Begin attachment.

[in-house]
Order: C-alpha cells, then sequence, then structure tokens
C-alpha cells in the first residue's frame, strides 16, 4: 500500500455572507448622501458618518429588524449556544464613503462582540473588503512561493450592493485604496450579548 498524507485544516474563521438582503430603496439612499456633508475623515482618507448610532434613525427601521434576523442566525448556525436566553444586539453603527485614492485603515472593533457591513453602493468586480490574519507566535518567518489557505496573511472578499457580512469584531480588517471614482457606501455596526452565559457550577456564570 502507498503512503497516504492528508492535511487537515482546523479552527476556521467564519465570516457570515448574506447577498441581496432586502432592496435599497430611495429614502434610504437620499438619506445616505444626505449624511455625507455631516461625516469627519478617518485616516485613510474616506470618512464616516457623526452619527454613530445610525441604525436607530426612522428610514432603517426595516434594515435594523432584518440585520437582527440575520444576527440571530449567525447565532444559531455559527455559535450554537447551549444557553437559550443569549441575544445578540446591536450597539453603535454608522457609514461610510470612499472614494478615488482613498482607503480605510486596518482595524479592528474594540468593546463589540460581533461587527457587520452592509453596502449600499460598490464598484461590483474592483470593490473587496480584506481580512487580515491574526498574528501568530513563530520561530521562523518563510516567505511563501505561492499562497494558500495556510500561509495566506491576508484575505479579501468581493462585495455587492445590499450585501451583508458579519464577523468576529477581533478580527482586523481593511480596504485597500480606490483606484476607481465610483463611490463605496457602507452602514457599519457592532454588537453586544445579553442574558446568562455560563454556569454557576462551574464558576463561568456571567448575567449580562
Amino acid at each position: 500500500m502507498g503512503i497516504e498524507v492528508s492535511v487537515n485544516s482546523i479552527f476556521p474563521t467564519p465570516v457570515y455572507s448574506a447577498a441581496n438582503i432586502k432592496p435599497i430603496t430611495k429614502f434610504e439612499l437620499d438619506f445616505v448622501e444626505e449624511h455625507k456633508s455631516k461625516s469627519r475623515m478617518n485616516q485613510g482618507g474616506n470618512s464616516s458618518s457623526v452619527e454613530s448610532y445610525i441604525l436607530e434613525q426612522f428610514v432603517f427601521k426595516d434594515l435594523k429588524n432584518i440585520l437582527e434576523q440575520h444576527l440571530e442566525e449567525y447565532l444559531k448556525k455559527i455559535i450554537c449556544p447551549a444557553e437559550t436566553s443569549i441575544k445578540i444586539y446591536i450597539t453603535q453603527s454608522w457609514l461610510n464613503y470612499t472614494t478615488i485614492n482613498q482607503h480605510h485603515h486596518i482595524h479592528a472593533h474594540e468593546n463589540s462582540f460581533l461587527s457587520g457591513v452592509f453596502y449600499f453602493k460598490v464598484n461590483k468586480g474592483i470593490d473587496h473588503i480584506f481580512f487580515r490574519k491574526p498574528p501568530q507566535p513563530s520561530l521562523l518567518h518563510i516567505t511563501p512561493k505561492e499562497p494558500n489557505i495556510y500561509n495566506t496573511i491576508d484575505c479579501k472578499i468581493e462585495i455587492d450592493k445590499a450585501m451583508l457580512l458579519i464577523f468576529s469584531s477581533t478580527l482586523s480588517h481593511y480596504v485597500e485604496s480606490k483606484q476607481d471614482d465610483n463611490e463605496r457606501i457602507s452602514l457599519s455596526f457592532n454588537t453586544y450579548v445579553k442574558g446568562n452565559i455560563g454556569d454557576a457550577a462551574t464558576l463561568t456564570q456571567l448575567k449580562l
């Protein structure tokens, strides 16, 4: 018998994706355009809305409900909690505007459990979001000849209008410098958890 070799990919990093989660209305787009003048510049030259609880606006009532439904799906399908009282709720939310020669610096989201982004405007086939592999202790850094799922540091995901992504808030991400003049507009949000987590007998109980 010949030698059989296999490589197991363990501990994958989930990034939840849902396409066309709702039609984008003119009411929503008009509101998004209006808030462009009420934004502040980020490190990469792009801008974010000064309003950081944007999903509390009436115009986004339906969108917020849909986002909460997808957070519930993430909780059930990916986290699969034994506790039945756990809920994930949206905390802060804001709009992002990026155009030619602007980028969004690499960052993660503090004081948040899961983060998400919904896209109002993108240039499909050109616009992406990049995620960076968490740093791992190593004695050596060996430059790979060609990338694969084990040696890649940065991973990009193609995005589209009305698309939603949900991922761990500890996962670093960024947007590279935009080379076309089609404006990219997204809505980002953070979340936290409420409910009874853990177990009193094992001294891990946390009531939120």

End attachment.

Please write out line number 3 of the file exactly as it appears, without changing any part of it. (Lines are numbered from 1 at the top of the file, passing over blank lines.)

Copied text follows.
C-alpha cells in the first residue's frame, strides 16, 4: 500500500455572507448622501458618518429588524449556544464613503462582540473588503512561493450592493485604496450579548 498524507485544516474563521438582503430603496439612499456633508475623515482618507448610532434613525427601521434576523442566525448556525436566553444586539453603527485614492485603515472593533457591513453602493468586480490574519507566535518567518489557505496573511472578499457580512469584531480588517471614482457606501455596526452565559457550577456564570 502507498503512503497516504492528508492535511487537515482546523479552527476556521467564519465570516457570515448574506447577498441581496432586502432592496435599497430611495429614502434610504437620499438619506445616505444626505449624511455625507455631516461625516469627519478617518485616516485613510474616506470618512464616516457623526452619527454613530445610525441604525436607530426612522428610514432603517426595516434594515435594523432584518440585520437582527440575520444576527440571530449567525447565532444559531455559527455559535450554537447551549444557553437559550443569549441575544445578540446591536450597539453603535454608522457609514461610510470612499472614494478615488482613498482607503480605510486596518482595524479592528474594540468593546463589540460581533461587527457587520452592509453596502449600499460598490464598484461590483474592483470593490473587496480584506481580512487580515491574526498574528501568530513563530520561530521562523518563510516567505511563501505561492499562497494558500495556510500561509495566506491576508484575505479579501468581493462585495455587492445590499450585501451583508458579519464577523468576529477581533478580527482586523481593511480596504485597500480606490483606484476607481465610483463611490463605496457602507452602514457599519457592532454588537453586544445579553442574558446568562455560563454556569454557576462551574464558576463561568456571567448575567449580562